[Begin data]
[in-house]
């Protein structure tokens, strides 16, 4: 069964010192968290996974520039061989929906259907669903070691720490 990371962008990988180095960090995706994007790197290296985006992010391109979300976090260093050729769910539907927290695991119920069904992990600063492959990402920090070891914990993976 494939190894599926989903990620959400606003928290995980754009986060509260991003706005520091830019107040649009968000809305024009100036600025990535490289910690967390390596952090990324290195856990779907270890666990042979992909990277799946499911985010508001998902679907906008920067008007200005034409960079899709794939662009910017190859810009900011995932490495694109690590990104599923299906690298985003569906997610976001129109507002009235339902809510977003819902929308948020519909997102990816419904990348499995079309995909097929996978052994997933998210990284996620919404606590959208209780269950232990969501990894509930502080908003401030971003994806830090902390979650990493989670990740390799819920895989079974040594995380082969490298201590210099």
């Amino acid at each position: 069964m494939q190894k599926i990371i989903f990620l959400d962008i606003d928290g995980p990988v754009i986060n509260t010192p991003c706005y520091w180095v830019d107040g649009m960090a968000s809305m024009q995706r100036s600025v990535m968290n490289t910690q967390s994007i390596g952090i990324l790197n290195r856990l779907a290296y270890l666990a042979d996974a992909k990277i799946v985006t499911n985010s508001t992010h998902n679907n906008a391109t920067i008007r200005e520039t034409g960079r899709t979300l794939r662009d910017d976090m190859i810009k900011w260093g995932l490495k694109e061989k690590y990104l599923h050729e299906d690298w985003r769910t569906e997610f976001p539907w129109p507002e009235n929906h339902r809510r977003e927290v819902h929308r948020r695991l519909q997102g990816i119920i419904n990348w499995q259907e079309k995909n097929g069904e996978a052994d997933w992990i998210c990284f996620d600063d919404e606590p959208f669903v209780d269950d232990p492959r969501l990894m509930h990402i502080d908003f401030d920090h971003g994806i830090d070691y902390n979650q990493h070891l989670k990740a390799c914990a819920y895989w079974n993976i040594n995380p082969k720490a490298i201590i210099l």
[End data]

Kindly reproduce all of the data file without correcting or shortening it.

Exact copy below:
[in-house]
């Protein structure tokens, strides 16, 4: 069964010192968290996974520039061989929906259907669903070691720490 990371962008990988180095960090995706994007790197290296985006992010391109979300976090260093050729769910539907927290695991119920069904992990600063492959990402920090070891914990993976 494939190894599926989903990620959400606003928290995980754009986060509260991003706005520091830019107040649009968000809305024009100036600025990535490289910690967390390596952090990324290195856990779907270890666990042979992909990277799946499911985010508001998902679907906008920067008007200005034409960079899709794939662009910017190859810009900011995932490495694109690590990104599923299906690298985003569906997610976001129109507002009235339902809510977003819902929308948020519909997102990816419904990348499995079309995909097929996978052994997933998210990284996620919404606590959208209780269950232990969501990894509930502080908003401030971003994806830090902390979650990493989670990740390799819920895989079974040594995380082969490298201590210099």
């Amino acid at each position: 069964m494939q190894k599926i990371i989903f990620l959400d962008i606003d928290g995980p990988v754009i986060n509260t010192p991003c706005y520091w180095v830019d107040g649009m960090a968000s809305m024009q995706r100036s600025v990535m968290n490289t910690q967390s994007i390596g952090i990324l790197n290195r856990l779907a290296y270890l666990a042979d996974a992909k990277i799946v985006t499911n985010s508001t992010h998902n679907n906008a391109t920067i008007r200005e520039t034409g960079r899709t979300l794939r662009d910017d976090m190859i810009k900011w260093g995932l490495k694109e061989k690590y990104l599923h050729e299906d690298w985003r769910t569906e997610f976001p539907w129109p507002e009235n929906h339902r809510r977003e927290v819902h929308r948020r695991l519909q997102g990816i119920i419904n990348w499995q259907e079309k995909n097929g069904e996978a052994d997933w992990i998210c990284f996620d600063d919404e606590p959208f669903v209780d269950d232990p492959r969501l990894m509930h990402i502080d908003f401030d920090h971003g994806i830090d070691y902390n979650q990493h070891l989670k990740a390799c914990a819920y895989w079974n993976i040594n995380p082969k720490a490298i201590i210099l």